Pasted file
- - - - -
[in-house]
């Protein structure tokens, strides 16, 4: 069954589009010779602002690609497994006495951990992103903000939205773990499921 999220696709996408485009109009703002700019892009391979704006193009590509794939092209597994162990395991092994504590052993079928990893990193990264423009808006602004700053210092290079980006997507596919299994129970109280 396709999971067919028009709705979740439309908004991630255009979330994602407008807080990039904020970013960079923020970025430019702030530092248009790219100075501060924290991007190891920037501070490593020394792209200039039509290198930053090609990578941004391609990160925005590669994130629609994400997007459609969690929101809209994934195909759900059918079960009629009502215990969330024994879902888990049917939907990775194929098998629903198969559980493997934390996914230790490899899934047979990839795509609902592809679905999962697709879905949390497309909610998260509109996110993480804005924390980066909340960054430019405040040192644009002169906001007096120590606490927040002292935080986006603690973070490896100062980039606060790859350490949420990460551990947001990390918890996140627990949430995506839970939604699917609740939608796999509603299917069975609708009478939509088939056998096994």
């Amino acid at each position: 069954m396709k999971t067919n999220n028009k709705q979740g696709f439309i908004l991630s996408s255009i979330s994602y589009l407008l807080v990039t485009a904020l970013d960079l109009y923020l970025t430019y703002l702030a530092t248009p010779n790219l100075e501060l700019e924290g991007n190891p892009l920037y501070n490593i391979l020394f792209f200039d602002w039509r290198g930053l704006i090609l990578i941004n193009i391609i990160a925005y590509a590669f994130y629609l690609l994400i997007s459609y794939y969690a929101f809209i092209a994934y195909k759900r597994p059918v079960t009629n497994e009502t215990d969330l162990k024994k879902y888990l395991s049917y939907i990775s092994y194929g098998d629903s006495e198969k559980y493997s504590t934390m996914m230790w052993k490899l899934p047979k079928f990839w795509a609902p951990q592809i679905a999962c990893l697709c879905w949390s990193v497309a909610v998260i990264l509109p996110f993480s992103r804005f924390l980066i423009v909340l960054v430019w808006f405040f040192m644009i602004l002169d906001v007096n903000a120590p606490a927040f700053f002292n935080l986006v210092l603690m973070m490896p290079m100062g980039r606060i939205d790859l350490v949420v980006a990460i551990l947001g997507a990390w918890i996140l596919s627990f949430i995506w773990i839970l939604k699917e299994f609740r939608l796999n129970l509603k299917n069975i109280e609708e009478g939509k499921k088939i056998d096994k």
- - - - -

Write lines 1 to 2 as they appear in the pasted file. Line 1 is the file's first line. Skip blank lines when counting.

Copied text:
[in-house]
């Protein structure tokens, strides 16, 4: 069954589009010779602002690609497994006495951990992103903000939205773990499921 999220696709996408485009109009703002700019892009391979704006193009590509794939092209597994162990395991092994504590052993079928990893990193990264423009808006602004700053210092290079980006997507596919299994129970109280 396709999971067919028009709705979740439309908004991630255009979330994602407008807080990039904020970013960079923020970025430019702030530092248009790219100075501060924290991007190891920037501070490593020394792209200039039509290198930053090609990578941004391609990160925005590669994130629609994400997007459609969690929101809209994934195909759900059918079960009629009502215990969330024994879902888990049917939907990775194929098998629903198969559980493997934390996914230790490899899934047979990839795509609902592809679905999962697709879905949390497309909610998260509109996110993480804005924390980066909340960054430019405040040192644009002169906001007096120590606490927040002292935080986006603690973070490896100062980039606060790859350490949420990460551990947001990390918890996140627990949430995506839970939604699917609740939608796999509603299917069975609708009478939509088939056998096994």